The festive season is upon us and felicitations to us all. As we celebrate this joyous season and allow ourselves to indulge, it is important that we do not forget to take care of our mouths and teeth. Below are some reminders that you will benefit from if practiced and prevent suffering painful consequences as a result of enjoying yourself a little too much.
Do not forget to brush your teeth twice a day. After your last meal at night and at one other time during the day.
Use the extra time available to show the young ones how to brush their teeth and use this as a bonding activity.
If possible, floss your teeth. This will ensure that no food particles get stuck between your teeth.
Eat sweets and cakes in moderation and always rinse your mouth after so that tooth decay is prevented or slowed down.
Incorporate more fruits and vegetables into the meals as these contain nutrients that are important for strong teeth.
As you make your yearly plan, set up your routine dentist appointments for checkups and professional cleaning.
Happy holidays from Ezza Dental Care and a prosperous new year.
A habit is a tendency towards an act that has become a repeated performance, it is relatively fixed and easy to perform by an individual. We all have habits, some are beneficial to us and some we would rather do away with. For example, laying one’s bed every morning or jogging three times every week are good habits and on the other hand, smoking is a habit that is considered bad.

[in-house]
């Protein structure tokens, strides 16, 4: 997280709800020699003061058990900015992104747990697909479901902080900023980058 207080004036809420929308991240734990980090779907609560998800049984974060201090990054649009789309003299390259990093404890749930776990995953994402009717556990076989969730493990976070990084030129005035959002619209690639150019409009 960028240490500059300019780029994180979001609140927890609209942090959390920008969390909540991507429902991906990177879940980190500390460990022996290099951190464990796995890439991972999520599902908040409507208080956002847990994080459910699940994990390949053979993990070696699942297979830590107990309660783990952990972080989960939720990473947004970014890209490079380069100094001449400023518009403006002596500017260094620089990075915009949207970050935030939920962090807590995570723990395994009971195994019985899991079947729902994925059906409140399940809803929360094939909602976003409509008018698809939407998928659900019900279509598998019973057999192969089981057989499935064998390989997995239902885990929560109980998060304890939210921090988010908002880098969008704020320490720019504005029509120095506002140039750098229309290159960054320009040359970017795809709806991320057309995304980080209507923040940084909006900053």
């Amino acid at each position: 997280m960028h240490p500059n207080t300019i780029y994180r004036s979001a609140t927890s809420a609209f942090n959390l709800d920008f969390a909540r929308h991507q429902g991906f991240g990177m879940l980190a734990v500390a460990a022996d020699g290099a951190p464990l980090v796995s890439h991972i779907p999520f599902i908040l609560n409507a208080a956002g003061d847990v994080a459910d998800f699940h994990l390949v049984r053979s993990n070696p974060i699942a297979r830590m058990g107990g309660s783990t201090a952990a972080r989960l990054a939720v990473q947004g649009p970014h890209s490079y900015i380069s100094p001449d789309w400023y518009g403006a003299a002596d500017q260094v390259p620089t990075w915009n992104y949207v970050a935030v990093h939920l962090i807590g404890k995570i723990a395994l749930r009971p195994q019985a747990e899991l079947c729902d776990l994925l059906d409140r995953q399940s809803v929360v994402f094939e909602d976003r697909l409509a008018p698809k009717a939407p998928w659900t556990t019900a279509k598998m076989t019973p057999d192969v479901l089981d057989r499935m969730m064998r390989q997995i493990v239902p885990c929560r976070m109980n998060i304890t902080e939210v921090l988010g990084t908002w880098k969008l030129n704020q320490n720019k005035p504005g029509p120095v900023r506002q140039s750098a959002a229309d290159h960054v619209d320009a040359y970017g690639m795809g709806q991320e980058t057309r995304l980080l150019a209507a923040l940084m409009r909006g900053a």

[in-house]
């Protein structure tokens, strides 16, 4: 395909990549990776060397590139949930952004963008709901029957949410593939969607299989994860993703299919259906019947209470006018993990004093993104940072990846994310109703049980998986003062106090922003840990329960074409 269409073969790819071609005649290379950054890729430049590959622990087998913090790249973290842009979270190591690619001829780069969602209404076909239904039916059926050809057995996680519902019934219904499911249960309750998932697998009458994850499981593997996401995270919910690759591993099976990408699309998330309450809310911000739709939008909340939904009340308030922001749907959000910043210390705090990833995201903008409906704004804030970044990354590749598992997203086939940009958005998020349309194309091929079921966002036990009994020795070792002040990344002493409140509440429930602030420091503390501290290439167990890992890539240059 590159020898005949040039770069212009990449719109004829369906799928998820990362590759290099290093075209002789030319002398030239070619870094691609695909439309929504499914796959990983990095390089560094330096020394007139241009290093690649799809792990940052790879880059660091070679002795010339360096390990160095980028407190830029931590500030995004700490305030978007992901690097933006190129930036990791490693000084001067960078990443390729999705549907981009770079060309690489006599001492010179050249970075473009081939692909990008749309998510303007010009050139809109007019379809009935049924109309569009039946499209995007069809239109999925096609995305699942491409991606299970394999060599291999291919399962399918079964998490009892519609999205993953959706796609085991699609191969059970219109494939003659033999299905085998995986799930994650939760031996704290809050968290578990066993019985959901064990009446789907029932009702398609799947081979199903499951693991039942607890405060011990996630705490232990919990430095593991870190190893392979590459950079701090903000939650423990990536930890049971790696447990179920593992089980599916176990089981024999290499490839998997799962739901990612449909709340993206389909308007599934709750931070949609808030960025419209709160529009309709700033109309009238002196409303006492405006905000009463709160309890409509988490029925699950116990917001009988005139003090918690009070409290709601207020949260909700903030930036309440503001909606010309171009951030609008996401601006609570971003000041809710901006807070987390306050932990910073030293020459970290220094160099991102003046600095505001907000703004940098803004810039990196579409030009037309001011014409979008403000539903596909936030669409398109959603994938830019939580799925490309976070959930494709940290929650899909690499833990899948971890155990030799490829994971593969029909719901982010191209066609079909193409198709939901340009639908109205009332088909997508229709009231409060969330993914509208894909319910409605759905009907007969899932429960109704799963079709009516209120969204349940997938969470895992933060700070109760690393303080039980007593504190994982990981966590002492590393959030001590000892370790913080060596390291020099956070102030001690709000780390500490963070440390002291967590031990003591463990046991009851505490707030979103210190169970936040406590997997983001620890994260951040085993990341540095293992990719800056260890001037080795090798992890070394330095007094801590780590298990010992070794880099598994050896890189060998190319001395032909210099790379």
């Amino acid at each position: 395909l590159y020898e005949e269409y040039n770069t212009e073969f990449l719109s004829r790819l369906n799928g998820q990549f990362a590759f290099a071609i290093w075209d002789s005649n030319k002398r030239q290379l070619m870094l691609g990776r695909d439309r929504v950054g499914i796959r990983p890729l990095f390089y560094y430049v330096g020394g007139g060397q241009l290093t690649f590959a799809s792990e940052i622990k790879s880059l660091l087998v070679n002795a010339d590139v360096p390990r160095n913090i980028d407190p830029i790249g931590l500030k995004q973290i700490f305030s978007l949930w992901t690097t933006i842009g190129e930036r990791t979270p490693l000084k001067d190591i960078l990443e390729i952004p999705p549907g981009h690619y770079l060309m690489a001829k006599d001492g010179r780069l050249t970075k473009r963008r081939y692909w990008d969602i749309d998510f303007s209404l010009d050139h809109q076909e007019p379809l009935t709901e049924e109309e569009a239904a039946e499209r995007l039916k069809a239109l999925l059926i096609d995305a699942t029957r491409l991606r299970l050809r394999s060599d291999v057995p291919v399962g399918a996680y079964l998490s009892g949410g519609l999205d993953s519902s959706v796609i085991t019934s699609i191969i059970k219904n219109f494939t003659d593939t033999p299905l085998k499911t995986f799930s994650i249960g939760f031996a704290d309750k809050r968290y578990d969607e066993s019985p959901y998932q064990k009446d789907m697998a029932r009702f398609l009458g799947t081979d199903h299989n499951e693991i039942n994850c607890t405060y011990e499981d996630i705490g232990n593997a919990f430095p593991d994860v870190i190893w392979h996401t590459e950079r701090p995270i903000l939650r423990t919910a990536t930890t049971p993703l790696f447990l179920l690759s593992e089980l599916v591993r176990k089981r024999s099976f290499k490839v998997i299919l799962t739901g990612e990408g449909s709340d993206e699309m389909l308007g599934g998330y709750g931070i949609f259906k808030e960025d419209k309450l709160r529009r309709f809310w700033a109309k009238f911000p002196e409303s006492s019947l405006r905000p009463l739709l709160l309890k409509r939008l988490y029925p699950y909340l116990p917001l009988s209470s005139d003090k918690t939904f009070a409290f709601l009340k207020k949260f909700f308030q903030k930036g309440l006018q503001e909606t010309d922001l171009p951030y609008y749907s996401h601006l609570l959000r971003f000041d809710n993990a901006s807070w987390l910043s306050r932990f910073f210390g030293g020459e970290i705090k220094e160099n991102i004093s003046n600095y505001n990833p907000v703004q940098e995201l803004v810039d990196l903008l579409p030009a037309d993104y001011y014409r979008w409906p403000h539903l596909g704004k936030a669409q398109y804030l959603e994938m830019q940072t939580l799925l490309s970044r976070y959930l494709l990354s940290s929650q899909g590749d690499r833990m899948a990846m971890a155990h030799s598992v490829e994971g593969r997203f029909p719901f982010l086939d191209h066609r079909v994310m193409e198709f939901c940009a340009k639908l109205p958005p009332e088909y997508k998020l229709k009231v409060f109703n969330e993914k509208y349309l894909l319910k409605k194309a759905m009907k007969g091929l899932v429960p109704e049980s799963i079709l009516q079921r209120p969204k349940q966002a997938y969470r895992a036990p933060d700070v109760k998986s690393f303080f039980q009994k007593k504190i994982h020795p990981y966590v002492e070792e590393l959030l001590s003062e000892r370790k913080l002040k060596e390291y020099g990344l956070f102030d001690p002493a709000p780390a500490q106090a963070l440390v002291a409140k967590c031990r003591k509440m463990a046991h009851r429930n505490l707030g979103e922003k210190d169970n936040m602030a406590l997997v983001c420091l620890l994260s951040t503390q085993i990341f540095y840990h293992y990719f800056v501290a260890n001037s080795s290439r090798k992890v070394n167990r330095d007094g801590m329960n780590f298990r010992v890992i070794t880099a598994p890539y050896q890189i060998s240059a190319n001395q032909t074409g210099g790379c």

What are some of the habits that affect your oral health?
How do they affect oral health?
Nail-biting; nails are made of a hard material called keratin and when it is repeatedly exerted on teeth, it can cause them (especially the front teeth) to chip and eventually tip or rotate which affects how one’s smile looks.
Tongue thrusting; this involves continually pushing your tongue forward. The tongue has one of the most efficient muscle systems in the body and henceforth continued exertion of the powerful forces generated can cause the teeth position to change. This in turn affects the appearance and function of the oral tissues negatively.
Thumb-sucking; human babies resort to sucking their thumb or any other finger as a replacement or option to suckling. Beyond 5 years, however, this becomes a detrimental habit that is an indicator of deeper underlying issues. Thumb-sucking causes the teeth to be displaced anteriorly, resulting in someone having an open bite, and sometimes the lips close with difficulty.
Mouth breathing; individuals with respiratory problems especially in their early ages sometimes develop a tendency to breathe through their mouth instead of the nose. The continued mouth opening messes with the balance of the oral health structures and can lead to misalignment of teeth. It can also increase the risk of caries as the mouth is often dry.
Bruxism; this involves grinding one’s teeth and it can either be done when one’s asleep or awake and sometimes even in both states. Grinding teeth leads to attrition of the teeth where they lose part of the tooth substance and this can lead to a number of problems for example; sensitivity, malocclusion, and muscular fatigue or pain.
How can these habits be managed?